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Enviroscan Ukrainian Institute of Speleology and Karstology

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Speleology in Kazakhstan

Shakalov on 04 Jul, 2018
Hello everyone!   I pleased to invite you to the official site of Central Asian Karstic-Speleological commission ("Kaspeko")   There, we regularly publish reports about our expeditions, articles and reports on speleotopics, lecture course for instructors, photos etc. ...

New publications on hypogene speleogenesis

Klimchouk on 26 Mar, 2012
Dear Colleagues, This is to draw your attention to several recent publications added to KarstBase, relevant to hypogenic karst/speleogenesis: Corrosion of limestone tablets in sulfidic ground-water: measurements and speleogenetic implications Galdenzi,

The deepest terrestrial animal

Klimchouk on 23 Feb, 2012
A recent publication of Spanish researchers describes the biology of Krubera Cave, including the deepest terrestrial animal ever found: Jordana, Rafael; Baquero, Enrique; Reboleira, Sofía and Sendra, Alberto. ...

Caves - landscapes without light

akop on 05 Feb, 2012
Exhibition dedicated to caves is taking place in the Vienna Natural History Museum   The exhibition at the Natural History Museum presents the surprising variety of caves and cave formations such as stalactites and various crystals. ...

Did you know?

That leachate is 1. materials removed by the process of leaching [22]. 2. a liquid that has percolated through soil rock or waste and has extracted dissolved or suspended materials [22].?

Checkout all 2699 terms in the KarstBase Glossary of Karst and Cave Terms

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KarstBase a bibliography database in karst and cave science.

Featured articles from Cave & Karst Science Journals
Chemistry and Karst, White, William B.
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Karst environment, Culver D.C.
Mushroom Speleothems: Stromatolites That Formed in the Absence of Phototrophs, Bontognali, Tomaso R.R.; D’Angeli Ilenia M.; Tisato, Nicola; Vasconcelos, Crisogono; Bernasconi, Stefano M.; Gonzales, Esteban R. G.; De Waele, Jo
Calculating flux to predict future cave radon concentrations, Rowberry, Matt; Marti, Xavi; Frontera, Carlos; Van De Wiel, Marco; Briestensky, Milos
Microbial mediation of complex subterranean mineral structures, Tirato, Nicola; Torriano, Stefano F.F;, Monteux, Sylvain; Sauro, Francesco; De Waele, Jo; Lavagna, Maria Luisa; D’Angeli, Ilenia Maria; Chailloux, Daniel; Renda, Michel; Eglinton, Timothy I.; Bontognali, Tomaso Renzo Rezio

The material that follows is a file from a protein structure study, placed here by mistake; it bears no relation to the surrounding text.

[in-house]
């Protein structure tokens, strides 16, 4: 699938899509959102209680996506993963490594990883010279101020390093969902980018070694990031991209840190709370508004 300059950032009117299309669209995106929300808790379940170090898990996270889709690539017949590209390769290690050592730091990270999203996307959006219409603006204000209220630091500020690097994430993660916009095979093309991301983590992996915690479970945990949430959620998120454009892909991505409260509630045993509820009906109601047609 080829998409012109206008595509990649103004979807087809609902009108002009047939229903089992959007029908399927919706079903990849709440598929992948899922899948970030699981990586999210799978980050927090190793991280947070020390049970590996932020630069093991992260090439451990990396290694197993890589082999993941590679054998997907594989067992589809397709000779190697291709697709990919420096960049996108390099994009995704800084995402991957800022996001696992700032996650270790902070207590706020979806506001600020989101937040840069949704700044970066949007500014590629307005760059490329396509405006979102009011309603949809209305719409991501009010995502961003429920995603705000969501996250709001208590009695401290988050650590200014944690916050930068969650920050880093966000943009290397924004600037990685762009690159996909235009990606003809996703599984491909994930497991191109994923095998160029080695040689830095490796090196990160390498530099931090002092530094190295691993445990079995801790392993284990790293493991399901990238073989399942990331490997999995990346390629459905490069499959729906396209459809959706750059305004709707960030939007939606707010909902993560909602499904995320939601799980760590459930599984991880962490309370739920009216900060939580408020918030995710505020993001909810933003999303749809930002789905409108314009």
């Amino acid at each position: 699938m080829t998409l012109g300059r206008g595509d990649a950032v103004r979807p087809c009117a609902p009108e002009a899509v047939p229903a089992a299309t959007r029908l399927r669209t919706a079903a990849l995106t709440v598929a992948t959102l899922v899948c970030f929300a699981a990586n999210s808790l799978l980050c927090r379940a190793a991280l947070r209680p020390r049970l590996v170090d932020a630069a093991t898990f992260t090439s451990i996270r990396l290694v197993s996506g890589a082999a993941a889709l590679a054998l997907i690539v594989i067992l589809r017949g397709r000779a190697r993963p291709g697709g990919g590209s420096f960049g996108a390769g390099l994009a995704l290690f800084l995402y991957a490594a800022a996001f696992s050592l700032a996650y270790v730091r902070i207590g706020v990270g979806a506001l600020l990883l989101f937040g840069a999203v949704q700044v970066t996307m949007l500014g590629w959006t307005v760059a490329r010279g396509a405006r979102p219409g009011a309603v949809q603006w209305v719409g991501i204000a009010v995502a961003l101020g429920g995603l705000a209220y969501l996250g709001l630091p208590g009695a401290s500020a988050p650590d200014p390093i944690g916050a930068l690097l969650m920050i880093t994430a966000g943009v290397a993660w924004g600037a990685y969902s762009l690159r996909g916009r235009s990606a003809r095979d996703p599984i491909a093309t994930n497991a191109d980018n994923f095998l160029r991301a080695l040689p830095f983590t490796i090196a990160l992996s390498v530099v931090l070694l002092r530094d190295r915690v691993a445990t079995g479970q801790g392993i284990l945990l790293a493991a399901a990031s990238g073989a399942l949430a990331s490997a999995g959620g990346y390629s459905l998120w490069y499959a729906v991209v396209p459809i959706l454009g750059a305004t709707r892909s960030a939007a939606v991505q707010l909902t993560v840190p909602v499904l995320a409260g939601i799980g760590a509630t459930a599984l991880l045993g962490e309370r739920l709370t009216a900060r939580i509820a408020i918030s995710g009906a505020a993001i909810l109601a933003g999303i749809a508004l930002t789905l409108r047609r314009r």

Evidence of a plate-wide tectonic pressure pulse provided by extensometric monitoring in the Balkan Mountains (Bulgaria), Briestensky, Milos; Rowberry, Matt; Stemberk, Josef; Stefanov, Petar; Vozar, Jozef; Sebela, Stanka; Petro, Lubomir; Bella, Pavel; Gaal, Ludovit; Ormukov, Cholponbek;
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SAZU, Ljubljana
Acta carsologica, 2010, Vol 39, Issue 1, p. 123-136
Investigating Ancient Maya Agricultural Adaptation through Ground Penetrating Radar (GPR) Analysis of Karst Terrain , Northern Yucat án, Mexico
Abstract:
Landscape adaptation on the Northern Yucatán Peninsula, Mexico, is particularly difficult, as soils are thin and the terrain is devoid of any surface water other than the occasional sinkhole (cenote) that connects directly to the groundwater system. Despite this, ancient Maya cities, including Xuenkal, emerged and thrived, likely because of their proximity to natural sinkholes. In the case of Xuenkal, these sinkholes, known locally as rejolladas, have bases above the local water table and, as such, do not provide direct access to the underlying water, but they provide closer access. Recognizing that the presence of rejolladas was likely important to the ancient Maya the purpose of this study is to characterize the rejolladas in terms of their subsurface characteristics, specifically bedrock configuration and soil. Ground penetrating radar analysis, as well as the results of a test pit excavation, confirm the presence of deep soils in the rejollada bases. It seems that the smaller deeper rejolladas have the thickest soils and sediment. The ancient city of Xuenkal is constructed amidst a particularly dense cluster of rejolladas which may have contributed to its location. Rejolladas, containing significantly thicker soils than the surrounding karst surface, and the ability to sustain dense healthy vegetation would have been particularly desirable for the Maya to capitalize on.